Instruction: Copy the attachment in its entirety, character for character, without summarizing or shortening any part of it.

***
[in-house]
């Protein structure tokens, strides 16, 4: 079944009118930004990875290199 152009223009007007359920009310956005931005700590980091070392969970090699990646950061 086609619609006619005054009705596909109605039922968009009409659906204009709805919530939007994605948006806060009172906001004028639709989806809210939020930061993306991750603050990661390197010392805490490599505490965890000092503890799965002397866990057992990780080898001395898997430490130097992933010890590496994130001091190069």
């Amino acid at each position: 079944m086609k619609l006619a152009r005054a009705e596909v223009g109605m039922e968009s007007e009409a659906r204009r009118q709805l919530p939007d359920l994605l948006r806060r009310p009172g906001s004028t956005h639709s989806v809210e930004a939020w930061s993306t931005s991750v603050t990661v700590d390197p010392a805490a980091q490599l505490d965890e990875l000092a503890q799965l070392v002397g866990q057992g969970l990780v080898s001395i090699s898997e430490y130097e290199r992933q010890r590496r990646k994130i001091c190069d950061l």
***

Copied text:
[in-house]
């Protein structure tokens, strides 16, 4: 079944009118930004990875290199 152009223009007007359920009310956005931005700590980091070392969970090699990646950061 086609619609006619005054009705596909109605039922968009009409659906204009709805919530939007994605948006806060009172906001004028639709989806809210939020930061993306991750603050990661390197010392805490490599505490965890000092503890799965002397866990057992990780080898001395898997430490130097992933010890590496994130001091190069």
């Amino acid at each position: 079944m086609k619609l006619a152009r005054a009705e596909v223009g109605m039922e968009s007007e009409a659906r204009r009118q709805l919530p939007d359920l994605l948006r806060r009310p009172g906001s004028t956005h639709s989806v809210e930004a939020w930061s993306t931005s991750v603050t990661v700590d390197p010392a805490a980091q490599l505490d965890e990875l000092a503890q799965l070392v002397g866990q057992g969970l990780v080898s001395i090699s898997e430490y130097e290199r992933q010890r590496r990646k994130i001091c190069d950061l």